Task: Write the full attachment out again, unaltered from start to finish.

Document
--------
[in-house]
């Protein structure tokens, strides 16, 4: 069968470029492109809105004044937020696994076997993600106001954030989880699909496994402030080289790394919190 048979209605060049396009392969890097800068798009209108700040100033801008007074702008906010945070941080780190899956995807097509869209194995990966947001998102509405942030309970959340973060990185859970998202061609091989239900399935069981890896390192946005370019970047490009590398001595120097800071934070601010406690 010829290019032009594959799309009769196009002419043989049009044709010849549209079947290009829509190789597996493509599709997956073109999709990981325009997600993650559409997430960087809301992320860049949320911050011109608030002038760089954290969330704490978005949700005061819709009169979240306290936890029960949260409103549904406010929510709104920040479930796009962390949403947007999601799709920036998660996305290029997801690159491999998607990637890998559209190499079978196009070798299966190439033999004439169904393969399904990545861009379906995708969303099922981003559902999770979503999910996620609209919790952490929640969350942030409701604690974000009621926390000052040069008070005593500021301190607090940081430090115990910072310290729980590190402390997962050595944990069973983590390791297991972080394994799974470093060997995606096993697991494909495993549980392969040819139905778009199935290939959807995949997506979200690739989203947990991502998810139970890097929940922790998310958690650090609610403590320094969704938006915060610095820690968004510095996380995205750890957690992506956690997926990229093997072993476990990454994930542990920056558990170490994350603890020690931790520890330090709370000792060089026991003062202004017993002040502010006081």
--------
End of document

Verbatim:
[in-house]
């Protein structure tokens, strides 16, 4: 069968470029492109809105004044937020696994076997993600106001954030989880699909496994402030080289790394919190 048979209605060049396009392969890097800068798009209108700040100033801008007074702008906010945070941080780190899956995807097509869209194995990966947001998102509405942030309970959340973060990185859970998202061609091989239900399935069981890896390192946005370019970047490009590398001595120097800071934070601010406690 010829290019032009594959799309009769196009002419043989049009044709010849549209079947290009829509190789597996493509599709997956073109999709990981325009997600993650559409997430960087809301992320860049949320911050011109608030002038760089954290969330704490978005949700005061819709009169979240306290936890029960949260409103549904406010929510709104920040479930796009962390949403947007999601799709920036998660996305290029997801690159491999998607990637890998559209190499079978196009070798299966190439033999004439169904393969399904990545861009379906995708969303099922981003559902999770979503999910996620609209919790952490929640969350942030409701604690974000009621926390000052040069008070005593500021301190607090940081430090115990910072310290729980590190402390997962050595944990069973983590390791297991972080394994799974470093060997995606096993697991494909495993549980392969040819139905778009199935290939959807995949997506979200690739989203947990991502998810139970890097929940922790998310958690650090609610403590320094969704938006915060610095820690968004510095996380995205750890957690992506956690997926990229093997072993476990990454994930542990920056558990170490994350603890020690931790520890330090709370000792060089026991003062202004017993002040502010006081």